Frustrated by the traditional narrative of the industrial revolution as a steady march of progress, and disappointed by her students’ dull and deterministic statements about historical change, Hannah Sibona decided to complicate the tidy narrative of continual improvement. Inspired by an article by E.P. Thompson, Sibona reflected that introducing her...

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  • Responsive teaching: best practice formative assessment in history

    Article

    This workshop took place at the HA Annual Conference May 2017 in Manchester. Harry Fletcher-Wood, Institute for Teaching Formative assessment allows us to respond to students’ needs rapidly and appropriately.  This presentation looks beyond gimmicky approaches to Assessment for Learning and agonising demands for ‘tripleimpact marking’, outlining what research in...

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  • Curriculum coherence into the new GCSE: best practice for KS3 History

    Article

    This workshop took place at the HA Annual Conference May 2017 in Manchester. Zoë Howells and John Blake, Harris Federation The workshop sets out thinking behind designing a truly stretching, appropriate and historically sound curriculum at KS3 which develops students’ knowledge and understanding, as well as ability to write historically...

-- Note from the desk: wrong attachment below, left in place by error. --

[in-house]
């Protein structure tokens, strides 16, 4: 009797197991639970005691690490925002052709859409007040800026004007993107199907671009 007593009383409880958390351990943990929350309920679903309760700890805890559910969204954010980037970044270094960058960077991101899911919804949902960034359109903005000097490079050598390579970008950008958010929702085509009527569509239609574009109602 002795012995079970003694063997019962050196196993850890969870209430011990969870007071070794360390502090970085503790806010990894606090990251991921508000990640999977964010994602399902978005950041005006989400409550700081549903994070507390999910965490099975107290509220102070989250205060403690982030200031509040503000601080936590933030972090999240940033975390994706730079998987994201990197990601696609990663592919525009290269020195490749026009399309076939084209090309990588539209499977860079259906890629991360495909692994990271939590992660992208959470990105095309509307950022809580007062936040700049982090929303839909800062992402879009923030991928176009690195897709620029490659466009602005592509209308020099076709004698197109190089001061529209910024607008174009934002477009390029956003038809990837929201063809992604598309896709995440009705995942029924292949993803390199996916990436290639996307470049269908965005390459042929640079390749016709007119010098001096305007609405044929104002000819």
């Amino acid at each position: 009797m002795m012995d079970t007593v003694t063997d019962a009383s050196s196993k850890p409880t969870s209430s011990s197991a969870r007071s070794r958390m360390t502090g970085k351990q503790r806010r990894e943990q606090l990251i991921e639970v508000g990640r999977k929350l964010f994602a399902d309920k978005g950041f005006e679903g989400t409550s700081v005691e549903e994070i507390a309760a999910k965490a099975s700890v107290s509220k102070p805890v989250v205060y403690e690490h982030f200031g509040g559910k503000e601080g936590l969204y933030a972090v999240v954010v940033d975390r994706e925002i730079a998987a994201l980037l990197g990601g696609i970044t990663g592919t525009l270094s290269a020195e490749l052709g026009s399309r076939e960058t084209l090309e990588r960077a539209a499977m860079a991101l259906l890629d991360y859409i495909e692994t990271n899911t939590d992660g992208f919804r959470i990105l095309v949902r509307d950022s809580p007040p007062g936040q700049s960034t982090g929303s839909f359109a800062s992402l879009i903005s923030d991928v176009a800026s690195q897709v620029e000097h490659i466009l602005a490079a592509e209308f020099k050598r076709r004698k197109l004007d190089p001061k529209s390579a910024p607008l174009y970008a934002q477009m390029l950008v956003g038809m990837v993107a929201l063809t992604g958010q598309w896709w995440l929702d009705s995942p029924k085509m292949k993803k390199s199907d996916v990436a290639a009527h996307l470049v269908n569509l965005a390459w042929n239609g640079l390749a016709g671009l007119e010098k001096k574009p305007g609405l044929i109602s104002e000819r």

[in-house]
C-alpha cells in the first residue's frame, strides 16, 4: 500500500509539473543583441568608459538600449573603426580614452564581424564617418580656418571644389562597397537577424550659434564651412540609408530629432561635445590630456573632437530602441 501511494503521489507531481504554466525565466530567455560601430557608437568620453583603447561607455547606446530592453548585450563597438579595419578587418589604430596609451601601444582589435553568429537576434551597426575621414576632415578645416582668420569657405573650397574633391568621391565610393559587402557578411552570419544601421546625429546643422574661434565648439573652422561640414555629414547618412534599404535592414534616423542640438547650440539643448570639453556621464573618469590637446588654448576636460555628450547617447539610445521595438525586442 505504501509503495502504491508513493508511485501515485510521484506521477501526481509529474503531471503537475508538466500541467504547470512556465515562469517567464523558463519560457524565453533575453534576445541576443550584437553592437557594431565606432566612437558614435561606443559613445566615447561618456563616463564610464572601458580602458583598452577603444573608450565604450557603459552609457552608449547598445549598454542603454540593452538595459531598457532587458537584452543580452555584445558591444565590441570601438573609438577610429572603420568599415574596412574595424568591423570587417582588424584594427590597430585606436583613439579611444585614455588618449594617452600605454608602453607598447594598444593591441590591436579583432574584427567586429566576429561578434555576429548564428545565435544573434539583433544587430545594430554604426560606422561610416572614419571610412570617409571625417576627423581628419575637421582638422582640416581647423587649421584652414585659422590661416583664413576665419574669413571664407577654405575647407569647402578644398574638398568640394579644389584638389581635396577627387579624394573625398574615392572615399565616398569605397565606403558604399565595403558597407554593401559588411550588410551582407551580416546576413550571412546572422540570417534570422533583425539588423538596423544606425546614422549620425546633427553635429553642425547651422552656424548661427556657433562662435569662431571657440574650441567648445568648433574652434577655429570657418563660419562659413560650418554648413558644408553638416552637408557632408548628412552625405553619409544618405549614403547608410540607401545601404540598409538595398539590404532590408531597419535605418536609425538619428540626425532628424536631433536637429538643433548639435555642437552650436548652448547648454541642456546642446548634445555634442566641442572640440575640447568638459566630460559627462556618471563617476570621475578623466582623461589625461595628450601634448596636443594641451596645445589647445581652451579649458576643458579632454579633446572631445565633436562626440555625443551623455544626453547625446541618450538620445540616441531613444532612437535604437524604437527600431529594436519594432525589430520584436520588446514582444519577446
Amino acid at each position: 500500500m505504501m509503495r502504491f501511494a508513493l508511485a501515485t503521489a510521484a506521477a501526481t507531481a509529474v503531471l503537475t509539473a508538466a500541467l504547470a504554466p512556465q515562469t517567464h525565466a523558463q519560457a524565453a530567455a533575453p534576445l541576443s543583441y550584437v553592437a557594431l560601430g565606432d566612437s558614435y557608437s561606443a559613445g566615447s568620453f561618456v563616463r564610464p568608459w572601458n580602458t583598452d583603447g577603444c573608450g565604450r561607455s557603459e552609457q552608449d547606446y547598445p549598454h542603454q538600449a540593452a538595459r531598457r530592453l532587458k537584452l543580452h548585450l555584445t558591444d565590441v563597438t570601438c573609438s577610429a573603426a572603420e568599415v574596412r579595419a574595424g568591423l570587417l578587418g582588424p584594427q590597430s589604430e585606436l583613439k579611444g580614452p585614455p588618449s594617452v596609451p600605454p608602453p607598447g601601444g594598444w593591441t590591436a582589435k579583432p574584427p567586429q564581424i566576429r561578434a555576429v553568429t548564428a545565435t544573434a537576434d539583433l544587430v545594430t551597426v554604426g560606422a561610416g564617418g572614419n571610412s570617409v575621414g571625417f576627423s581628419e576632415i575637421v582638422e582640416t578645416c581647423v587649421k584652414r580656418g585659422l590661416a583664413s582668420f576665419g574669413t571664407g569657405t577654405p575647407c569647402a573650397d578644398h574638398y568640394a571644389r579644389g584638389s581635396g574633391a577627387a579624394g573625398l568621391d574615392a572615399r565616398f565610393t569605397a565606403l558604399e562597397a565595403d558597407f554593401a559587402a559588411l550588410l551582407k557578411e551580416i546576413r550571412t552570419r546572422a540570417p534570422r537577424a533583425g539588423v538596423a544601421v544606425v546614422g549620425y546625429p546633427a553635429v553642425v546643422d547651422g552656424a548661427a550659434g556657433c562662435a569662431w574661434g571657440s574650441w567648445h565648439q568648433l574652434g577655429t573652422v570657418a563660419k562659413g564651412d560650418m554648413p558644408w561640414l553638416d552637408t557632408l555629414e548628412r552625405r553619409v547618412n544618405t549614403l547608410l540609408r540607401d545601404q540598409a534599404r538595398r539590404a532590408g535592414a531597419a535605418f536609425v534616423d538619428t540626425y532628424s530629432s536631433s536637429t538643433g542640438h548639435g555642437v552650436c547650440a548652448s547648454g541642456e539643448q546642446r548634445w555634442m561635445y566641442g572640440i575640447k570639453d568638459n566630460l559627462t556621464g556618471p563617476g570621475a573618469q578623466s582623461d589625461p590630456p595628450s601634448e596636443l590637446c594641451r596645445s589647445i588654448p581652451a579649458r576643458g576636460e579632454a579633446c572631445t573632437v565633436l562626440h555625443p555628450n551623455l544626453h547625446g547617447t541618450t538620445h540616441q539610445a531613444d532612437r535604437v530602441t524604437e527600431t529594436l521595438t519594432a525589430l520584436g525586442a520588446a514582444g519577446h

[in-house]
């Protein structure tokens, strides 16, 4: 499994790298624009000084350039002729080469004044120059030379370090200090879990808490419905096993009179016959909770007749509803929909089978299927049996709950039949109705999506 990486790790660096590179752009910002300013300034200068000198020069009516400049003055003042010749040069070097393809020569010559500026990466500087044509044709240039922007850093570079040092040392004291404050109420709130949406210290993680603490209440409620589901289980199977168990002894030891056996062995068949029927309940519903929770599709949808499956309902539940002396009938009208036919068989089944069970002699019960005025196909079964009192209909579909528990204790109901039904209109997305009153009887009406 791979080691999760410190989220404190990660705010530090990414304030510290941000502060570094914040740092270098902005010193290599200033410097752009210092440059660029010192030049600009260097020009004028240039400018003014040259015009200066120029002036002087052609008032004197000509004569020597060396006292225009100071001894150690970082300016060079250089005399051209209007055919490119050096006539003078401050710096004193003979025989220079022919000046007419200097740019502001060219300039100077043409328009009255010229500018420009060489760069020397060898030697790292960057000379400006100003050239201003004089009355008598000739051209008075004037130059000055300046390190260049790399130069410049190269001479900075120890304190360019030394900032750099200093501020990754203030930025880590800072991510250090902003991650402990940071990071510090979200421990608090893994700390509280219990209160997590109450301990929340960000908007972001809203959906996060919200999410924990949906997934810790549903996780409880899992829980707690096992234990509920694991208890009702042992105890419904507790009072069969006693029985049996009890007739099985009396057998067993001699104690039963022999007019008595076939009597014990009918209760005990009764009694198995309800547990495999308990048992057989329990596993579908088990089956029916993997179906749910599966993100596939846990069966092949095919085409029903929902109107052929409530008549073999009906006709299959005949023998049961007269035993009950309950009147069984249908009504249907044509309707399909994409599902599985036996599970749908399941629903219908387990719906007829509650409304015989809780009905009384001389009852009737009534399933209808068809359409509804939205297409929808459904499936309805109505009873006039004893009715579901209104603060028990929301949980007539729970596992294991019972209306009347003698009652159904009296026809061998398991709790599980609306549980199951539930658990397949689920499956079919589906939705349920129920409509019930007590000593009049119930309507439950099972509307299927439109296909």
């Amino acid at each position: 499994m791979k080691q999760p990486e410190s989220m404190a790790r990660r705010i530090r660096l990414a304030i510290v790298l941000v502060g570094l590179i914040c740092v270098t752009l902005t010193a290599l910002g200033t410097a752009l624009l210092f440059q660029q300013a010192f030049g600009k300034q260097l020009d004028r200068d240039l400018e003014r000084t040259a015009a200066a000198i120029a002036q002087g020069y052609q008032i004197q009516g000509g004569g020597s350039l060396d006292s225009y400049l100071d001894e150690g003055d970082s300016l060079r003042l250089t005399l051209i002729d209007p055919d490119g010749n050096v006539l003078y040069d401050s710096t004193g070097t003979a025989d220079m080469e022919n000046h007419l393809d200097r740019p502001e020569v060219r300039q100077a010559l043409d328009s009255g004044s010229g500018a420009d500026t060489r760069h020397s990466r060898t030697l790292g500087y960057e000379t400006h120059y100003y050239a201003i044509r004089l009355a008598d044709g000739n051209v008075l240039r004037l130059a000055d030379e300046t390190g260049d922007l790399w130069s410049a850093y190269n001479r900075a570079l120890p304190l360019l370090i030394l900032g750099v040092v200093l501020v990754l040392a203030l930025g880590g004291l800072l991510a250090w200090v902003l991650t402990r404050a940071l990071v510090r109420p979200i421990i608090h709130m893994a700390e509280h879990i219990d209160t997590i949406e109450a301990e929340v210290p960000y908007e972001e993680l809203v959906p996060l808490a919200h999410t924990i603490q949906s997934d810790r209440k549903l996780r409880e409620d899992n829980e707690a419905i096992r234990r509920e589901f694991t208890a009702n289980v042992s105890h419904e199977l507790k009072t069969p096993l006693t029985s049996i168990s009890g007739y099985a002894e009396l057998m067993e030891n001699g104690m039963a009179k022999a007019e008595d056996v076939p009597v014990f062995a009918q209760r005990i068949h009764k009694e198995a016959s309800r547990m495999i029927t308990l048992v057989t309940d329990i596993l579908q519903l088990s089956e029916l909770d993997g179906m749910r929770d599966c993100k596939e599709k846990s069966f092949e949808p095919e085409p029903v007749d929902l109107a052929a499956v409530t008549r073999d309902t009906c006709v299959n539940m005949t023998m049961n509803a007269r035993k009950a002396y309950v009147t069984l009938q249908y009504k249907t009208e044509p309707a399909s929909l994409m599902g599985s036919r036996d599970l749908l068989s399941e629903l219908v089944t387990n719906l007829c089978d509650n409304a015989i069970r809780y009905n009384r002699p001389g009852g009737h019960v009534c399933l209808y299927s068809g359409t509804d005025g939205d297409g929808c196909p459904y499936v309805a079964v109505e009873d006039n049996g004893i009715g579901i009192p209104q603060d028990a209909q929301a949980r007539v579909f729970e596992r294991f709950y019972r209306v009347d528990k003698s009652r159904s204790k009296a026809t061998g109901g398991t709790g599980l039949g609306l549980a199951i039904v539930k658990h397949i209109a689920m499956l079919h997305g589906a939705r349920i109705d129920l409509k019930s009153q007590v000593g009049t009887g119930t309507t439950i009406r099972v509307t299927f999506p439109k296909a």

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  • How backseat driving helped me meet the needs of the weaker learners in my classroom

    Article

    This workshop took place at the HA Annual Conference May 2017 in Manchester. Richard Kerridge, Mildenhall College Academy A change in role gave him more time to think about how some pupils needed extra support. This session is his reflection on what he did to meet their needs and some...

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  • Effective essay introductions

    Article

    Struck by the dullness of some of her students’ essay introductions, Paula Worth reflected on the fact that she had never focused specifically on introductions. After surveying existing work by history teachers on essay structure in general and introductions in particular, she turns to the work of historians. Drawing on...

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  • Taking control of assessment

    Article

    Ian Luff recognised that in a post-levels world efforts to devise new assessment systems risked replicating old problems or creating new ones. Drawing on his many years’ experience of teaching and school leadership Luff argues that for assessment in history to be truly useful to teachers and pupils it needs...

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  • Making rigour a departmental reality

    Article

    Faced with the introduction of a two-year key stage and a new whole-school assessment policy, Rachel Arscott and Tom Hinks decided to make a virtue out of necessity and reconsider their whole approach to planning, teaching and assessment at Key Stage 3. In this article they give an account of...

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  • Developing independent learning with Year 7

    Article